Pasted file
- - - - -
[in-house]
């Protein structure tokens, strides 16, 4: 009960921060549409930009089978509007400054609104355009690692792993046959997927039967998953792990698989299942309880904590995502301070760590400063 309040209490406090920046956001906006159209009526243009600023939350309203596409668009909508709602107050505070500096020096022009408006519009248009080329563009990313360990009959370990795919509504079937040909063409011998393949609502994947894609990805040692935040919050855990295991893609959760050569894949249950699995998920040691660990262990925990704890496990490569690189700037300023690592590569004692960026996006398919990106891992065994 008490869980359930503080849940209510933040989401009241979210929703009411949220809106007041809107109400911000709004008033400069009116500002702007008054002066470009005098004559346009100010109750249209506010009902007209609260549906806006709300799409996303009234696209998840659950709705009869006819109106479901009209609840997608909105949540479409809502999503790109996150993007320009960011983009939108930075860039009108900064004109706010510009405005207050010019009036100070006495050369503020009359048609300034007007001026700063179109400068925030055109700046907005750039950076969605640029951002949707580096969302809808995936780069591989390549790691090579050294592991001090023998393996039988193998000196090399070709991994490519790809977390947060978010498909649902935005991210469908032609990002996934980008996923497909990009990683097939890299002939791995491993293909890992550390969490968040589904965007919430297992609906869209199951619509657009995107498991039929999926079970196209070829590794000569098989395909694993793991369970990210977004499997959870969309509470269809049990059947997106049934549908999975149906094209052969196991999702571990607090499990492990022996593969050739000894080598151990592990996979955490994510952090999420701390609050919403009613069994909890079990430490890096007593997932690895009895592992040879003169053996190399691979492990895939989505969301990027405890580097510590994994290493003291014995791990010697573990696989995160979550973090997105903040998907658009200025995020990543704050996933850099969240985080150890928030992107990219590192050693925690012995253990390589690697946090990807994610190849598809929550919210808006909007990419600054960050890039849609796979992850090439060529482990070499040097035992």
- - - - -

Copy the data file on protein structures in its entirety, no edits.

[in-house]
């Protein structure tokens, strides 16, 4: 009960921060549409930009089978509007400054609104355009690692792993046959997927039967998953792990698989299942309880904590995502301070760590400063 309040209490406090920046956001906006159209009526243009600023939350309203596409668009909508709602107050505070500096020096022009408006519009248009080329563009990313360990009959370990795919509504079937040909063409011998393949609502994947894609990805040692935040919050855990295991893609959760050569894949249950699995998920040691660990262990925990704890496990490569690189700037300023690592590569004692960026996006398919990106891992065994 008490869980359930503080849940209510933040989401009241979210929703009411949220809106007041809107109400911000709004008033400069009116500002702007008054002066470009005098004559346009100010109750249209506010009902007209609260549906806006709300799409996303009234696209998840659950709705009869006819109106479901009209609840997608909105949540479409809502999503790109996150993007320009960011983009939108930075860039009108900064004109706010510009405005207050010019009036100070006495050369503020009359048609300034007007001026700063179109400068925030055109700046907005750039950076969605640029951002949707580096969302809808995936780069591989390549790691090579050294592991001090023998393996039988193998000196090399070709991994490519790809977390947060978010498909649902935005991210469908032609990002996934980008996923497909990009990683097939890299002939791995491993293909890992550390969490968040589904965007919430297992609906869209199951619509657009995107498991039929999926079970196209070829590794000569098989395909694993793991369970990210977004499997959870969309509470269809049990059947997106049934549908999975149906094209052969196991999702571990607090499990492990022996593969050739000894080598151990592990996979955490994510952090999420701390609050919403009613069994909890079990430490890096007593997932690895009895592992040879003169053996190399691979492990895939989505969301990027405890580097510590994994290493003291014995791990010697573990696989995160979550973090997105903040998907658009200025995020990543704050996933850099969240985080150890928030992107990219590192050693925690012995253990390589690697946090990807994610190849598809929550919210808006909007990419600054960050890039849609796979992850090439060529482990070499040097035992």